Advanta Acquires Seed Company
Advanta US Inc. has acquired Crosbyton Seed Co., a leading breeder, producer, and conditioner of hybrid sorghum planting seed products.
February 8, 2010
Advanta US Inc., a subsidiary of Advanta India, Ltd., has acquired 100% of the assets and business of Crosbyton Seed Co. (CSC), a leading breeder, producer, and conditioner of hybrid sorghum planting seed products, including grain sorghum, forage sorghum, millet, and sunflower.
“This acquisition brings more germplasm, resources, and capacity to Advanta US and our international customers,” says Jerry O’Rear, Advanta US research director and global sorghum research lead. “It enhances our ability to service customers in the North American markets by providing a broader product base.”
Crosbyton Seed Co., headquartered in Crosbyton, TX, was founded by president Nathan Boardman in 1972. Executive vice president and co-owner Donnie Swink joined the company in 1974. Together the two built CSC into one of the strongest sorghum seed businesses in North America.
The CSC acquisition makes the second investment in U.S. sorghum seed by Advanta following the 2008 acquisition of the business of Garrison & Townsend Seed Co. (GT) of Hereford, TX. This move further increases Advanta’s global sorghum business footprint, which also includes current operations in Australia, Argentina, India, and Thailand.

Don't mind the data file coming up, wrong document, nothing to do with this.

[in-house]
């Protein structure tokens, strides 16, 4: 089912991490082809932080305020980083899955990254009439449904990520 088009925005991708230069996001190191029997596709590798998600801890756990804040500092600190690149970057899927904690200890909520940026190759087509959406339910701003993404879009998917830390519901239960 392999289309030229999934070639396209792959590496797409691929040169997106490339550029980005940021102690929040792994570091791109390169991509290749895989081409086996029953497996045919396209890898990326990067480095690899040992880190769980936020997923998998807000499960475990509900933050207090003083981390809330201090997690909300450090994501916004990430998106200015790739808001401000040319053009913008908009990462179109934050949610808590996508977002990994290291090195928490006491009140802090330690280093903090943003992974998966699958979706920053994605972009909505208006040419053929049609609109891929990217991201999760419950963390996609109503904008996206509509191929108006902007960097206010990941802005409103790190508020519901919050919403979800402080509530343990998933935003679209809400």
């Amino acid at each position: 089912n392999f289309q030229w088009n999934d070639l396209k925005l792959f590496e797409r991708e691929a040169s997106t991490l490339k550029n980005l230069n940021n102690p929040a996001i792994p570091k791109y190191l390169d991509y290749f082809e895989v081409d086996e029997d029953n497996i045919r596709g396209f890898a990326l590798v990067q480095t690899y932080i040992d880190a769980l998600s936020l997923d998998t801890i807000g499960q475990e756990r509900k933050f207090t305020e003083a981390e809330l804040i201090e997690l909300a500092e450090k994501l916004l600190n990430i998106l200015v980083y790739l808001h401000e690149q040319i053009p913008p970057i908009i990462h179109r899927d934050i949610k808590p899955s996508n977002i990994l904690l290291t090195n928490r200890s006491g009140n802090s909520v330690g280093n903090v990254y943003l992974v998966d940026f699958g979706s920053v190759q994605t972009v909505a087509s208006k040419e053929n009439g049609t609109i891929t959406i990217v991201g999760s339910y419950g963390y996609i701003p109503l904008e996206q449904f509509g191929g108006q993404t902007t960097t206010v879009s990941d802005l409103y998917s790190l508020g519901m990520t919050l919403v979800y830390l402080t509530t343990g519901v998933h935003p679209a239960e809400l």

Advanta CEO Ram Kaundinya says, “We are extremely proud to welcome Nathan Boardman, Donnie Swink, and the employees of Crosbyton Seed to the Advanta family. Crosbyton Seed Co. has an exceptionally strong grain sorghum business and their customer relationships are first class. The new combination of Crosbyton, GT, our international sorghum seed businesses, and a number of important technology alliances creates a global platform that clearly establishes Advanta as a worldwide leader in the research, production and sales of sorghum.”
Sorghum is the fifth most important cereal grain crop grown in the world behind corn, wheat, rice, and barley. Produced on approximately 100 million acres in 100 different countries around the world, various sorghum types are used for animal feed, food for human consumption, biofuels, and a number of minor uses including sorghum syrup, low-gluten-flour and more.